CHARLOTTE, N.C. (AP) — The Virginia Cavaliers are downplaying any notion of payback being the driving force when they face Michigan State in an NCAA tournament’s round of 32 today (12:10 p.m. on CBS).
The Spartans aren’t buying it.
"We know, there’s definitely got to be a revenge factor for them," Spartans guard Travis Trice said Saturday. "It would be the same thing for us if a team put us out last year."
Michigan State knocked off top-seeded Virginia 61-59 in last year’s NCAA Tournament regional semifinal at Madison Square Garden. The teams meet again today in Charlotte with a trip to the Sweet 16 on the line.
"It’s not like ‘Oh, revenge, we have got to get that,’" Cavaliers coach Tony Bennett said.
Virginia is once again the higher seed at No. 2 — and the favorite.
The Spartans (24-11), despite a wealth of NCAA tournament experience on their roster, are the seventh seed in the East, but earned their way into the second round with a hard-fought win over 10th-seeded Georgia on Friday. And right now they are playing their best basketball of the season.
Spartans coach Tom Izzo wasn’t exactly thrilled when the brackets were unveiled last Sunday and he saw a potential second-round rematch with Bennett’s Cavaliers (30-3).
"The first thing I thought about when we got (them) is `Why?,’" Izzo said, drawing a laugh from the media contingent at his news conference. "Then I realized my AD is on the selection committee, so I was mad at him."
Virginia junior forward Anthony Gill said the pain from last year’s loss is still fresh.
But he added they haven’t spent any time worrying about getting even with the Spartans. They are simply preparing for the game like any other opponent.
"I remember in the locker room everybody just said, `Remember how this feels,’" Gill said. "This is isn’t going to be a revenge game, just us going out there and do what we do."
But Michigan State senior guard Branden Dawson believes that may change when the Cavaliers step on the court, making them an even more dangerous team.
"They’re definitely going to come in with a chip on their shoulder," said Dawson, who had 24 points and 10 rebounds in last year’s win. "I know for a fact that they didn’t forget about the game last year."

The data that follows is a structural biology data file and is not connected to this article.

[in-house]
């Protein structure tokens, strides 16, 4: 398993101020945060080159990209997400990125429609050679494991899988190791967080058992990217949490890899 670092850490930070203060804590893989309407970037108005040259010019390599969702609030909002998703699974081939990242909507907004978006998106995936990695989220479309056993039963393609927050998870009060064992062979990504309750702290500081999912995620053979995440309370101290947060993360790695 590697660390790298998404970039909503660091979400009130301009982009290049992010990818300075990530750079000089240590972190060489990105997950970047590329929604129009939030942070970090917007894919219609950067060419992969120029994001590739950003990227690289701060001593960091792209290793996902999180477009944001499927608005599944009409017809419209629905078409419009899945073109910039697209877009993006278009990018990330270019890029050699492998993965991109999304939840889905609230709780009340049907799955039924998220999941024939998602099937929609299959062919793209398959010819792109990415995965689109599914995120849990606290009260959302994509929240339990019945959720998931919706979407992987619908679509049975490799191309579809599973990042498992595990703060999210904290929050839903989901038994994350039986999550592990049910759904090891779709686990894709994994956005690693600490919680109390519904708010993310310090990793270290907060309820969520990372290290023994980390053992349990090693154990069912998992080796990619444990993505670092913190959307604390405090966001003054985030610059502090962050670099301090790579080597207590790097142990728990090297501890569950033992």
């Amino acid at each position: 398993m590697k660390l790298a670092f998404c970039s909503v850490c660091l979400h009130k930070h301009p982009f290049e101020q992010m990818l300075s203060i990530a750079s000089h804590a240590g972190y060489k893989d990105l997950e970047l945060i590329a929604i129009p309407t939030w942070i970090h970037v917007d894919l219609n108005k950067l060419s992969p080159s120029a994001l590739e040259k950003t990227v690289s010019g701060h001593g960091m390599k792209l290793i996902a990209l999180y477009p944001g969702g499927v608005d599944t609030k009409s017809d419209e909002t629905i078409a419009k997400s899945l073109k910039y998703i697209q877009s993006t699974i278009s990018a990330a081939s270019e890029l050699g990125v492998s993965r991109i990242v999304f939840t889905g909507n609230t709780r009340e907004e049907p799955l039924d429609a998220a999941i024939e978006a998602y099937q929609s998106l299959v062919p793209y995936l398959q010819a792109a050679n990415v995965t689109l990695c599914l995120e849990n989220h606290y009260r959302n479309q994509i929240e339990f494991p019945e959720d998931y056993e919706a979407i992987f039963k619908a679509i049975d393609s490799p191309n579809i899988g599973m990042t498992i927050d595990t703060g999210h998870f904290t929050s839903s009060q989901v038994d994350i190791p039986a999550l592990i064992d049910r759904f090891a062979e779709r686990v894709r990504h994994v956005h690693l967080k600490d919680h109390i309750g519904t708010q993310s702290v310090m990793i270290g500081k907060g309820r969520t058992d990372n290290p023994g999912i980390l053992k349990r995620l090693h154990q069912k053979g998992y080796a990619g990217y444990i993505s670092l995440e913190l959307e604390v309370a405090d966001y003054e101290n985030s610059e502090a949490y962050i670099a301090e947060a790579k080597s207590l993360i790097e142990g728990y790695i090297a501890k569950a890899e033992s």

Five things to watch when Virginia meets Michigan State:
VIRGINIA’S PERIMETER SIZE
Izzo said his biggest concern in facing Virginia is its size on the perimeter.
The Cavaliers feature 6-foot-5, 215-pound Malcolm Brogdon and 6-foot-8, 224-pound Nick Nolte on the wing with 6-foot-6, 228-pound Justin Anderson coming off the bench.
Virginia has the nation’s top scoring defense.
"Their inside people are strong and athletic and good, but their perimeter people, not only in height but in girth, they’re big, they’re big," Izzo said. "We’re not as big there, so I’ve got to figure out a way to, I don’t know, work around that."
Gill anticipates the team that is more physical will move on to the Sweet 16.
"Dawson and the other interior players that they have create some challenges for us because of how physical they are and we’re going to have to match that physicality," Gill said.
MAGIC SPEAKS TO SPARTANS
Magic Johnson was in Charlotte to watch his beloved Spartans play this weekend, and the former NBA star took a few minutes out of his day on Saturday to speak with players.
Izzo said Johnson still follows the team closely and speaks to his players on occasion. He said Johnson is extremely knowledgeable about the team.
"I said to my assistants, they must think I had a meeting with him before and gave him all these things to say because he analyzed their team way better than I did," Izzo said.
Anderson proved he is getting healthier, scoring 13 points on 4-of-6 shooting in the Cavaliers’ opening win over Belmont.
"Just to see him have a shot go in and see him moving better and get a block, that was important," Bennett said. "Everybody asks he is he full strength? As much as he’s missed, he can’t be. But he is certainly closer."
A lot has been made of Virginia’s stifling defense this season, but the Spartans turned the tables on the Cavaliers last year. They held Virginia to 35.1 percent shooting in that loss.